This is for use in a JSON API. I don't want to have:

if method_str == 'method_1':

if method_str == 'method_2':

For obvious reasons this is not optimal. How would I use map strings to methods like this in a reusable way (also note that I need to pass in arguments to the called functions).

Here is an example:


    'method': 'say_something',
    'args': [
    'kwargs': {
        'message': 'Hello World',
        'volume': 'Loud'

# JSON would be turned into Python with Python's built in json module.

Resulting call:

# Either this
say_something(135487, 'a_465cc1', message='Hello World', volume='Loud')

# Or this (this is more preferable of course)
say_something(*args, **kwargs)
  • dupe: stackoverflow.com/questions/680941/… Commented Feb 5, 2010 at 0:05
  • If it's not for use in an API, than why does it mention incoming JSON and having the method name specified in the JSON object? Do you think that is so I can build a JSON string in my Python code and then pass it around to call methods?
    – orokusaki
    Commented Feb 5, 2010 at 0:08
  • 2
    Calling it dynamically opens you up to injection issues. Commented Feb 5, 2010 at 6:53

4 Answers 4


For methods of instances, use getattr

>>> class MyClass(object):
...  def sayhello(self):
...   print "Hello World!"
>>> m=MyClass()
>>> getattr(m,"sayhello")()
Hello World!

For functions you can look in the global dict

>>> def sayhello():
...  print "Hello World!"
>>> globals().get("sayhello")()
Hello World!

In this case, since there is no function called prove_riemann_hypothesis the default function (sayhello) is used

>>> globals().get("prove_riemann_hypothesis", sayhello)()
Hello World!

The problem with this approach is that you are sharing the namespace with whatever else is in there. You might want to guard against the json calling methods it is not supposed to. A good way to do this is to decorate your functions like this

>>> json_functions={}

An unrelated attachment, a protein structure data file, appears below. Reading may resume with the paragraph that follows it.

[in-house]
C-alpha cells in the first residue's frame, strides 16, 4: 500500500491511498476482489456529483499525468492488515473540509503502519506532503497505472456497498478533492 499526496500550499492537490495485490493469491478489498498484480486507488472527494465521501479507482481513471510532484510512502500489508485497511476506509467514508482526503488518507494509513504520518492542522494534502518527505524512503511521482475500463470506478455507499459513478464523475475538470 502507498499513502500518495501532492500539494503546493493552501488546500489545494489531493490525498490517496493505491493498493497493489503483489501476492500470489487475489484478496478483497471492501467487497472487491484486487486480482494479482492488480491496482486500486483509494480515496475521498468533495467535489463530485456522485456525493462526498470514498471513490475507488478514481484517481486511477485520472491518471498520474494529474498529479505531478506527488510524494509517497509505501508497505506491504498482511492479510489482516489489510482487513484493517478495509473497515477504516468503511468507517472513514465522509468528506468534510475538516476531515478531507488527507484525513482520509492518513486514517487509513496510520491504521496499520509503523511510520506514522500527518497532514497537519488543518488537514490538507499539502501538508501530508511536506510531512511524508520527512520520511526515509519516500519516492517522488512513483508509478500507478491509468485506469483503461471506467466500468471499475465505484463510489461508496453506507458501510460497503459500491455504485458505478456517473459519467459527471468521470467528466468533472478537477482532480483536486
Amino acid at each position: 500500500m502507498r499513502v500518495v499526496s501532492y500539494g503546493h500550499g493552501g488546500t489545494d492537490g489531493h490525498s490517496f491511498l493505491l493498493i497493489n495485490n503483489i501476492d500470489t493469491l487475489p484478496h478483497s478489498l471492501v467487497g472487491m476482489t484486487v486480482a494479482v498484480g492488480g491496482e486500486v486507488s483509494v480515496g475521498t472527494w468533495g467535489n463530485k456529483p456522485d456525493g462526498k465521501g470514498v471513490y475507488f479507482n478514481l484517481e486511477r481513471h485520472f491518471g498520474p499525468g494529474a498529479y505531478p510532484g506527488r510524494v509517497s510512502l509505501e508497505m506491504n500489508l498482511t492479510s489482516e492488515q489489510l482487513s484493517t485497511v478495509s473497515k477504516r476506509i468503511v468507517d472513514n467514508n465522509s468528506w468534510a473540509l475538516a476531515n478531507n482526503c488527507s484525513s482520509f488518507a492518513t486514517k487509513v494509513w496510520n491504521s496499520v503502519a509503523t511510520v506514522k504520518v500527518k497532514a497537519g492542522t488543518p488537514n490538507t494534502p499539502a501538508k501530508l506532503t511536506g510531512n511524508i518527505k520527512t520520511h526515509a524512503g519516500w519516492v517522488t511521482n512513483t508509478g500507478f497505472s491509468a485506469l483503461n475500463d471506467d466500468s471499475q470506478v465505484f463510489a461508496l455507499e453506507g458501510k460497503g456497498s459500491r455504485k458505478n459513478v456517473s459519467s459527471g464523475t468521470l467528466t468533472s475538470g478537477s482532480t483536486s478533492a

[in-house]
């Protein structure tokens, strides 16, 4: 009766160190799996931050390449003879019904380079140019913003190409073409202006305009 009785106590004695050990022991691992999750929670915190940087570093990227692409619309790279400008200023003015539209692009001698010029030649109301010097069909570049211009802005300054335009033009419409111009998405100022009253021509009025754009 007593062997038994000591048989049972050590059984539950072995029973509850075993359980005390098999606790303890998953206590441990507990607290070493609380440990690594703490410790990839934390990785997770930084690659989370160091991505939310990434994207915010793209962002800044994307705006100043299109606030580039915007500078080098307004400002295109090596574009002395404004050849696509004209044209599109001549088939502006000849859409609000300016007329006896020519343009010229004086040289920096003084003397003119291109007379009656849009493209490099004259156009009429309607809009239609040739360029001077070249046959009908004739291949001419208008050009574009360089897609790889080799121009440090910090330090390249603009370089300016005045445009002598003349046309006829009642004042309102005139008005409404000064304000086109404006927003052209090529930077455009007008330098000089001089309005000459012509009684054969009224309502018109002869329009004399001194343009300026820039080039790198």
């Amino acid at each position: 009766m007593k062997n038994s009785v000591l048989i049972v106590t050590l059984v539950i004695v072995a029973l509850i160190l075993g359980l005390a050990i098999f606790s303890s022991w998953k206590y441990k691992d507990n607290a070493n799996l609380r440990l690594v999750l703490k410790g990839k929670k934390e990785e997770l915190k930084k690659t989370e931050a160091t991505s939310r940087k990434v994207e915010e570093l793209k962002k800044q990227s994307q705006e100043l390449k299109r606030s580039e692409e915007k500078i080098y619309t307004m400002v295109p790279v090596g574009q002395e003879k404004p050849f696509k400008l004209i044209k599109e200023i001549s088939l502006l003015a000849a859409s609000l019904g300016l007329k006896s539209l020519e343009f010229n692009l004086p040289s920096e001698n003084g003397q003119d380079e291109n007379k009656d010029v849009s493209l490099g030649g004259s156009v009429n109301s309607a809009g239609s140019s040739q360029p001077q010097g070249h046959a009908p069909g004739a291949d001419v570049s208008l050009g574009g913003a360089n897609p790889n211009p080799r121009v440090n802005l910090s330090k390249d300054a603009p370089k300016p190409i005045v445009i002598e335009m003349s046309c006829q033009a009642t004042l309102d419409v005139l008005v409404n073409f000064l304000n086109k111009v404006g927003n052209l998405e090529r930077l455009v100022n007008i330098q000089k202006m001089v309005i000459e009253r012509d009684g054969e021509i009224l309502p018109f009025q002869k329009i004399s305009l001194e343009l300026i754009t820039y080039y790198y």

>>> def make_available_to_json(f):
...  json_functions[f.__name__]=f
...  return f
>>> @make_available_to_json
... def sayhello():
...  print "Hello World!"
>>> json_functions.get("sayhello")()
Hello World!
>>> json_functions["sayhello"]()
Hello World!
>>> json_functions.get("prove_riemann_hypothesis", sayhello)()
Hello World!
  • Your final solution seems to be magically calling the function. Shouldn't that be json_functions.get("sayhello")() or better json_functions.get["sayhello"]()? Is that from an actual interpreter session? Commented Feb 4, 2010 at 22:14
  • @gnibbler, why still prefer the get method to []? The latter is the natural syntax and, if "sayhello" isn't valid, throws a more meaningful exception. Commented Feb 4, 2010 at 23:26
  • @Mike, I find I use get more often because I want to supply the default argument. If your use case prefers an exception, use [] for sure. Commented Feb 4, 2010 at 23:51
  • @gnibbler, yours would raise an exception too, just a much less useful one than doing it the normal way. Commented Feb 5, 2010 at 1:24
  • @Mike, Yeah, in this case when no default function is supplied it would indeed be silly to try to call None Commented Feb 5, 2010 at 1:31

The clean, safe way to do this is to make a dict mapping names to functions. If these are actually methods, the best way is still to make such a dict, though getattr is also available. Using globals or eval is unsafe and dirty.


Use getattr. For example:

class Test(object):
    def say_hello(self):
        print 'Hell no, world!!111'
    def test(self):
        getattr(self, 'say_hello')()
  • what about {'method': '__init__',... Commented Feb 5, 2010 at 0:41

Assuming the functions are all global variables (they are, unless they were defined inside another functions), they can be accessed with the globals() function. globals() returns a dictionary of all global variables, including functions.

For example:

$ python
Python 2.6.2 (r262:71600, Apr 16 2009, 09:17:39) 
[GCC 4.0.1 (Apple Computer, Inc. build 5250)] on darwin
Type "help", "copyright", "credits" or "license" for more information.
>>> def some_function():
...     print "Hello World!"
>>> globals()
{'__builtins__': <module '__builtin__' (built-in)>, '__name__': '__main__', '__doc__': None, 'some_function': <function some_function at 0x6326b0>, '__package__': None}
>>> globals()['some_function']()
Hello World!
  • 2
    For the given example, this could be really insecure - there is no guarantee the INCOMING_JSON is from a friendly source. Either incorporate a function whitelist, or use Mike's solution. Commented Feb 4, 2010 at 21:56

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